As the year comes to an end many of us spend time reflecting on what we may have accomplished or failed to accomplish the past 365 days. I am no different. As I thought about what to write for today I thought about what I have accomplished such as starting my doctoral program, implementing student-led conferences at my school, continuing to try to push my faculty to take instructional risks in the classroom and starting this blog. However, writing about these topics seems a bit too specific and narrow. Instead, in the spirit of the Top Ten lists, we often see this time of year I’d like to share my list of the top ten influencers who have impacted my own learning this past year.
Perhaps you have not heard some of these individuals or organizations. If not I encourage you to start following and hopefully learning from them the same way I have the past year.
10. Edutopia – OK, I know this is not a new site or trendsetting but George Lucas’ Educational Foundation has been doing great work for years. If you are stuck for an idea or need a quick resource to share with a colleague, chances are Edutopia has something great.
9. Mindshift – KQED News Mindshift is always thought-provoking. Subscribe and get a weekly email with great educator related stories, thought pieces and resources.
8. TED – Again, TED’s “ideas worth spreading” is not new or groundbreaking in 2018. However, I started using the TED videos in a new practice. I force myself to take at least a 15-minute “lunch break” during which I eat my lunch and watch a TED video. I get a few minutes to decompress, force my self to get a few moments of peace and usually leave my office feeling inspired. Don’t forget about another great resource in TED-Ed too!
7. Classroom Screen – This is a site that my friend and fellow educator Tim Miller,@SocStuTchr , shared with me earlier this year. The developer, Laurens Koppers @ClassroomScreen, created a home screen with a myriad of classroom widgets to help one manage their classroom. Things like a noise level monitor, a random name chooser, and a QR code generator just to name a few widgets, are included and super easy to use. I think it is a great tool and have used it while substituting for one of my teachers as well as presenting to fellow educators.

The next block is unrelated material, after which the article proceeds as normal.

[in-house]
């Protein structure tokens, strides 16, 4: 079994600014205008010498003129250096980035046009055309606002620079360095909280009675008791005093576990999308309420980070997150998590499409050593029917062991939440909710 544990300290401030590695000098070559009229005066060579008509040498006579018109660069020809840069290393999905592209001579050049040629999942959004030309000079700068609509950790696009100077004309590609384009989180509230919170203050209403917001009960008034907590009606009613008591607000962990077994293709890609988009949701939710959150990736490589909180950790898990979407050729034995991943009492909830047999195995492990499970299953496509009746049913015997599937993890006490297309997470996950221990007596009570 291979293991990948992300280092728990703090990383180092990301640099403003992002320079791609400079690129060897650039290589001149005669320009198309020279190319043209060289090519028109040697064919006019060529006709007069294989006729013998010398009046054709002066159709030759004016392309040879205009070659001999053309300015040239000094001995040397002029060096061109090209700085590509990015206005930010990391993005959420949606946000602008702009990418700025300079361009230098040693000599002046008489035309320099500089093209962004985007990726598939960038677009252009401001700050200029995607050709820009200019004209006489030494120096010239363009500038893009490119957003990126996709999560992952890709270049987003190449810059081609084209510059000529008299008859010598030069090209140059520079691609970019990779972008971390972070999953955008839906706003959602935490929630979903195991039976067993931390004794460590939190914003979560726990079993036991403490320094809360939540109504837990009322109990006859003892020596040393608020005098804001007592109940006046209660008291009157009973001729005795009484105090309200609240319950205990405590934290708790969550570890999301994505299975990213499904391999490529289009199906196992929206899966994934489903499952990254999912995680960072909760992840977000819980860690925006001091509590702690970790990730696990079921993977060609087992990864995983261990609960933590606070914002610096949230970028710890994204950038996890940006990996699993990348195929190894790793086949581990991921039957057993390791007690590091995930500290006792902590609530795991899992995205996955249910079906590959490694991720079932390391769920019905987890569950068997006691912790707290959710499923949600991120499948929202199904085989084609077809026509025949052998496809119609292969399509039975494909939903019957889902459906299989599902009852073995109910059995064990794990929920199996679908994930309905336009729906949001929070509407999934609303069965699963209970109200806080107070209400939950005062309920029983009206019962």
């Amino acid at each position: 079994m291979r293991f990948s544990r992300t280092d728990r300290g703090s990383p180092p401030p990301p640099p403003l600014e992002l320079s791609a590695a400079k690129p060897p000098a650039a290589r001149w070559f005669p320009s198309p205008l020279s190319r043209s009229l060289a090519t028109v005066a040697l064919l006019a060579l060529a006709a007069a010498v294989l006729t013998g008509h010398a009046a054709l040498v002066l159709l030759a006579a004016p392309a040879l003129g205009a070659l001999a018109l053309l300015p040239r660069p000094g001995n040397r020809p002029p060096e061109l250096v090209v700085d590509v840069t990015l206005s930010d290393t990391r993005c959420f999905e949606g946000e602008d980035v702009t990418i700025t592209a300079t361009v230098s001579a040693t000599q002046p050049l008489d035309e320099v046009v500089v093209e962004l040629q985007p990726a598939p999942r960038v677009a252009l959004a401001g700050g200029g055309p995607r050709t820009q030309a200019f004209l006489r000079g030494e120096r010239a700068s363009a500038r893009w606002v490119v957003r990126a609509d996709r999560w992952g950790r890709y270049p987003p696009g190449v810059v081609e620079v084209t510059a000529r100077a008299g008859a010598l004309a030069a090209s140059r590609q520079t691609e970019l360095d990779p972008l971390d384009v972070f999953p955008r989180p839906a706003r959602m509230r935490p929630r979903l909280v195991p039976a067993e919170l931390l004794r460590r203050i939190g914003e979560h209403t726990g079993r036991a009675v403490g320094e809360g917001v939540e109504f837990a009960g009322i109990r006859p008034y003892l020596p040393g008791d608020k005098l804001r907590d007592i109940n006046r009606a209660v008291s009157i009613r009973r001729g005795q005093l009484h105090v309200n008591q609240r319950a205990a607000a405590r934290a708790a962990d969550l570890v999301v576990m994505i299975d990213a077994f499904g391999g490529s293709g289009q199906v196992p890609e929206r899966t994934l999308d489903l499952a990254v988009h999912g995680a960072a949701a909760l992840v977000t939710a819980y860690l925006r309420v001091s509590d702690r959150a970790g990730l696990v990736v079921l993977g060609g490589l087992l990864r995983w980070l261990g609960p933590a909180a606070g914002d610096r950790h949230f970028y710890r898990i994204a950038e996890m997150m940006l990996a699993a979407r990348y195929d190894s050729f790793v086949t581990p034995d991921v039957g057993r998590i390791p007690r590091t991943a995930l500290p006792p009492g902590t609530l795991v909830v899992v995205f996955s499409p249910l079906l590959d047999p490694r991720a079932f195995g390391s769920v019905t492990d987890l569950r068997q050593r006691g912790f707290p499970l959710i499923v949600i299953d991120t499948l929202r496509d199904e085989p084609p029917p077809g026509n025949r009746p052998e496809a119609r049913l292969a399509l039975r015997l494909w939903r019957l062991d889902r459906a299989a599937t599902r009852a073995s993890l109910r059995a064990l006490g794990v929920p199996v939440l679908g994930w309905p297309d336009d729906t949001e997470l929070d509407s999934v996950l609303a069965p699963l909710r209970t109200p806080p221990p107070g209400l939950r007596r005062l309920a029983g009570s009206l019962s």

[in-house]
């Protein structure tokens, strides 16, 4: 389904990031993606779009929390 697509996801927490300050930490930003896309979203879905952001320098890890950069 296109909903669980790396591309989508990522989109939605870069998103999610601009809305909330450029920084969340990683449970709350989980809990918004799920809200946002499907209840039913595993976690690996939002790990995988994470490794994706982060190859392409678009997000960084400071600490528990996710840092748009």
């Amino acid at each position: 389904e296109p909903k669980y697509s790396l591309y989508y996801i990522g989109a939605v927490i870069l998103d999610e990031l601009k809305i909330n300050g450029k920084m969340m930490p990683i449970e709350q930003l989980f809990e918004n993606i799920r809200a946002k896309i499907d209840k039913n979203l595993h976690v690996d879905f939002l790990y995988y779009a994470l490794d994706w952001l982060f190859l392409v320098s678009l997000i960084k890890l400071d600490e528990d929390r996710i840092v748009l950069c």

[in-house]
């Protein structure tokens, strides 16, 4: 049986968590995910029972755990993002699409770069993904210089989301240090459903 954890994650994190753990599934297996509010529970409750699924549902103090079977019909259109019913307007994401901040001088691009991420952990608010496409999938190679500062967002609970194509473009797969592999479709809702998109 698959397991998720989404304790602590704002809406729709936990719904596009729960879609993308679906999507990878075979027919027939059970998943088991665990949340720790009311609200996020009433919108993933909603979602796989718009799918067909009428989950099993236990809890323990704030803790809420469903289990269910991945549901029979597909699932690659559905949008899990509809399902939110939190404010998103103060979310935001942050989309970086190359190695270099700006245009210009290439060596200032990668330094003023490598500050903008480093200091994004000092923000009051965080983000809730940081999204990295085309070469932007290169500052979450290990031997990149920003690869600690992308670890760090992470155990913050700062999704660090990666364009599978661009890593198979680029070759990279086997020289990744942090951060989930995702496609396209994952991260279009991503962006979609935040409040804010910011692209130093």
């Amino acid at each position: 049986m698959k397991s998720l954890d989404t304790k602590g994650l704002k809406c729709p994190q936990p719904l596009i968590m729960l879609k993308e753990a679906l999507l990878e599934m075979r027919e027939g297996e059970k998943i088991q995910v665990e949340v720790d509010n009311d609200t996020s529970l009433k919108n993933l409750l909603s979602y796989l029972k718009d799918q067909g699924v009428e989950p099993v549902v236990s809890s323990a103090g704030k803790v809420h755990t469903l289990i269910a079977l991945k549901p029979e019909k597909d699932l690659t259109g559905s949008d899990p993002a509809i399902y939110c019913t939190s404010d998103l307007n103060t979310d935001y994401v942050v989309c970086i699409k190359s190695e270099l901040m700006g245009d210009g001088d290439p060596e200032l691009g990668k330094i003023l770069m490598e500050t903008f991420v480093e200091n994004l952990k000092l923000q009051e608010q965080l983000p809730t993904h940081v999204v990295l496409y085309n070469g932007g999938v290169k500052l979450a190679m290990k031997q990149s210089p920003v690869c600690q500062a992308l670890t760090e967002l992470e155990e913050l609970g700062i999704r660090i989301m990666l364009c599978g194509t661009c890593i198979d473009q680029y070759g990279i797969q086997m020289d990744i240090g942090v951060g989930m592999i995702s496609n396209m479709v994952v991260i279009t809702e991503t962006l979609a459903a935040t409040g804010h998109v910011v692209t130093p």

6. Common Sense Media – I have been referring a lot of parents to Common Sense Media when we have discussions about screen time and student consumption of media. It provides a great reference or starting points for many parents who soon discover they have to help their children manage their screen time and media diet.
5. TeachThought – There are so many resources and pieces on this site that I can sometimes get pulled into a vortex of amazing resources. Don’t surf this site during your short break!
4. Workbench – I am still encouraging my faculty to begin implementing Workbench more often in the classroom(it’s a goal for 2019). I learned about Workbench when they were acquired by Google in 2018. Workbench is a place to build, find, customize, and share standards-aligned lessons for your classroom. It’s free for schools, heavy on STEM, coding, and robotics and has some great featured partners such as Parrot and Makey Makey. Now that they have been bought by Google this could be one of the biggest curriculum resource sites in the near future.
3. Rich Czyz & @4OClockFaculty, – A great book in which Rich, @RACzyz , shares his story and some wonderful ideas for shaking up professional development in your school. I shared this book at a Principal meeting last spring and our Chancellor bought a copy for all of the Principals. I know that Principals who have tried some of the strategies have had some great results!
2. Simon Sinek – Simon Sinek’s 2014 Ted talk, How Great Leaders Inspire Action, is well known to many. Take a few minutes and watch it if you have not seen it yet. I also encourage everyone to read his books Start with Why and Leaders Eat Last. While what he says seems so simple and makes sense, that manner in which he reveals the fundamental truths about leadership are always inspiring.
- Twitter – If you are not on twitter. Get on it! Now! They are so many awesome educators in the Twitterverse that it just makes sense to be in the space. Join an #edchat or several. Follow some educational leaders. They will turn you on to other educational leaders. I truly believe that any educator not on Twitter is doing themselves, and their students a disservice. There is just too much valuable information out there to not be willing to dip your cup into the twitter stream and walk away with a great idea, resource or connection.
Have a Happy New Year!